Our Aims and Objectives

To widen awareness and availability of dietary therapies, with development of European standards and recommendations as to what, when and how dietary treatment should be applied.

Ketogenic Dietary Therapies Guidelines

Click the image on the right to download the ‘Introduction To Medical Ketogenic Dietary Therapies’ booklet.

Produced by the Matthew’s Friends charity, this booklet guides you through the first steps of Ketogenic Dietary Therapies.

The guide is an ideal supplement to this website and is extremely useful to give to patients looking to begin the diet.

Furthermore, we suggest that you take a look at the following publications.

Ketogenic Diet international consensus guidelines:

Optimal clinical management of children receiving dietary therapies for epilepsy: Updated recommendations of the International Ketogenic Diet Study Group

Ketogenic Diet TPN guidelines:

Optimal clinical management of children receiving ketogenic parenteral nutrition: a clinical practice guide

What are Ketogenic Dietary Therapies?

Ketogenic Dietary Therapies are very low carbohydrate, high fat diets designed to encourage the body to switch its main source of fuel from carbohydrates to fats. Ketones are produced as a by-product of this increased “fat burning” process and the brain quickly adapts to using ketones as the main fuel source for energy production.

There are four ketogenic diet approaches sharing the common principle of a reduced carbohydrate (CHO) intake and an increased fat intake:

  • Modified Ketogenic Diet or the Modified Atkins Diet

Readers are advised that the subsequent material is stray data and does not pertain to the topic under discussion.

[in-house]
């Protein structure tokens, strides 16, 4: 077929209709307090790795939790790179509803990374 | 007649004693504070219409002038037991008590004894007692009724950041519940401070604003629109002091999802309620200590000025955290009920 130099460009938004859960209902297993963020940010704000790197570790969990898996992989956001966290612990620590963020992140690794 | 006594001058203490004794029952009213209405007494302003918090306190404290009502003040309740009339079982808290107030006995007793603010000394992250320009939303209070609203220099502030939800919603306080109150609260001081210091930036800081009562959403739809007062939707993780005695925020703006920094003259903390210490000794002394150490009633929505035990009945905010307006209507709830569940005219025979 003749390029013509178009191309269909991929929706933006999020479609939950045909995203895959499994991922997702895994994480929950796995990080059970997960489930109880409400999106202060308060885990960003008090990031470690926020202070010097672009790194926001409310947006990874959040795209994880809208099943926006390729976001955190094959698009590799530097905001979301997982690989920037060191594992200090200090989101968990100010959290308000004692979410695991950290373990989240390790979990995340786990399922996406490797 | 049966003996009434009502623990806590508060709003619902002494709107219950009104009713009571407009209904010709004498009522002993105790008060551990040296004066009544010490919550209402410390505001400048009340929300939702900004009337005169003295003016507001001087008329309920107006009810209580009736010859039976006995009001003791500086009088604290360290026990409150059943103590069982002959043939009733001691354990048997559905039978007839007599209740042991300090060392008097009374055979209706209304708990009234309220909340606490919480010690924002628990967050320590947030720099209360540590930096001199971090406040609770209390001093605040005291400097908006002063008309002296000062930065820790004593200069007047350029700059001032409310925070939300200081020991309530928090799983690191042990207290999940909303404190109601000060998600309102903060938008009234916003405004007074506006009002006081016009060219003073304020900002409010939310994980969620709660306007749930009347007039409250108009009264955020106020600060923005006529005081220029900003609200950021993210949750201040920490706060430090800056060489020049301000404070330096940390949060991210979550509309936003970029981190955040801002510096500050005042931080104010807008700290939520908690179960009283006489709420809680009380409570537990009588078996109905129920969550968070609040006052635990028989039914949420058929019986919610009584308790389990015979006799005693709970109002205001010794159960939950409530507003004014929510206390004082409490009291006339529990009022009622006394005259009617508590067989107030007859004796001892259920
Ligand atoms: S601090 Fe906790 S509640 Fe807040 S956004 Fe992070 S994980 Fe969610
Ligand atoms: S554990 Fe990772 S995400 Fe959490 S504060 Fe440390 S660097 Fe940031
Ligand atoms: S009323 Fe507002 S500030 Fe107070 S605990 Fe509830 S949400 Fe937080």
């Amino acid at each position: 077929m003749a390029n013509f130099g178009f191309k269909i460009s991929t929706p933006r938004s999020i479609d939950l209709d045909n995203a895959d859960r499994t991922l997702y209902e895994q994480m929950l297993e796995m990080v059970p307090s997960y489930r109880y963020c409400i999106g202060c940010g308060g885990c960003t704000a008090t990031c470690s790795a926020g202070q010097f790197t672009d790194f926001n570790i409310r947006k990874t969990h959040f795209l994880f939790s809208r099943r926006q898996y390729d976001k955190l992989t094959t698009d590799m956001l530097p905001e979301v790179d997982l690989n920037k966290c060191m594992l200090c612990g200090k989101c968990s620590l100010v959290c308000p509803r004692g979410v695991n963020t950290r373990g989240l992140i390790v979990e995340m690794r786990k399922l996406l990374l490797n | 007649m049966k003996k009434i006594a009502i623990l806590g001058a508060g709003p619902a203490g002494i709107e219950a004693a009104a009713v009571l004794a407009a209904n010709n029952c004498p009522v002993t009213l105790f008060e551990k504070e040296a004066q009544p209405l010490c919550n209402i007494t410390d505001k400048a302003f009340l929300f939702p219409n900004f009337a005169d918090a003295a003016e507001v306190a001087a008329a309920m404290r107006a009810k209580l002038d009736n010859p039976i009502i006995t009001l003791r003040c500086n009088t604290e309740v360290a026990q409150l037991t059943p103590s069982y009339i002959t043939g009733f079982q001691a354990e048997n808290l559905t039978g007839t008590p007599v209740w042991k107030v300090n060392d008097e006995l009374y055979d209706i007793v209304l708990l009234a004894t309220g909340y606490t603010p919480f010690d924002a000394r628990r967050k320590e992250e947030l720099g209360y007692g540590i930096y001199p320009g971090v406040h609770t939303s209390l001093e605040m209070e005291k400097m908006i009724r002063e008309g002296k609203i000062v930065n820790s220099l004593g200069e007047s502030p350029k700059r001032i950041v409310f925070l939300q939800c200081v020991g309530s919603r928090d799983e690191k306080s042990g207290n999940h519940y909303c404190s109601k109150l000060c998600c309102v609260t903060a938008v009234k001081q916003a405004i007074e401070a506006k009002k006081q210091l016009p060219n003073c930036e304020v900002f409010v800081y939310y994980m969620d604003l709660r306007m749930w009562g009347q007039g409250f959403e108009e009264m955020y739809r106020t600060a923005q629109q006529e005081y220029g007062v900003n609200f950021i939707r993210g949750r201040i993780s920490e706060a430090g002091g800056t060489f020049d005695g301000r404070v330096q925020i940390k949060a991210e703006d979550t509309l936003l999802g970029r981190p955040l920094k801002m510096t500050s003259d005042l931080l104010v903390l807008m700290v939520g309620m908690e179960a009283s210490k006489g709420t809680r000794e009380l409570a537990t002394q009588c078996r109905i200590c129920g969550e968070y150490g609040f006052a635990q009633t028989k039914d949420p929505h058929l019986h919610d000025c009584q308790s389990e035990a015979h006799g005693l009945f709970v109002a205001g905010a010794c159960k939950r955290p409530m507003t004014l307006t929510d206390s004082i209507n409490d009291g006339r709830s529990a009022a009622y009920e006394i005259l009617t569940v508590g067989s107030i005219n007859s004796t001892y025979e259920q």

• Low Glycaemic Index Treatment (LGIT)
  • Classical Ketogenic Diet
  • MCT (Medium Chain Triglyceride) Diet

The main difference between them is the degree to which carbohydrate, fat and protein foods are weighed and counted; the Classical and MCT ketogenic diets require all foods to be measured while the Modified Ketogenic Diet and Low Glycaemic Index Treatment focuses on careful carbohydrate control and generous fat portions. The crossover between these regimes is significant and often a hybrid may be used, designed around the needs of the individual. Medical screening and monitoring is the same for ALL ketogenic therapies.

How the Diet works

There is much research in this area. The diet appears to “mimic starvation” by using fat as an alternative fuel source for the body, producing ketones. These ketones and the associated biochemical changes in the brain, can have an anti-convulsive effect.

The “Holy Grail” of the ketogenic diet is for a patient to be initiated on the diet, become seizure free, reduce/remove the amount of anti-epileptic medication taken, wean the diet off after a period of 2 years and STAY seizure free. This DOES happen for some, but there are also other degrees of success on the diet:

  • Reduction in number of and intensity of seizures
  • Reduction in drugs and their subsequent side effects
  • Increased alertness
  • Improvement in behavioural problems
  • Improvement in learning ability
  • QUALITY OF LIFE!

Leader

Emma Williams MBE

Matthew’s Friends

Emma Williams, MBE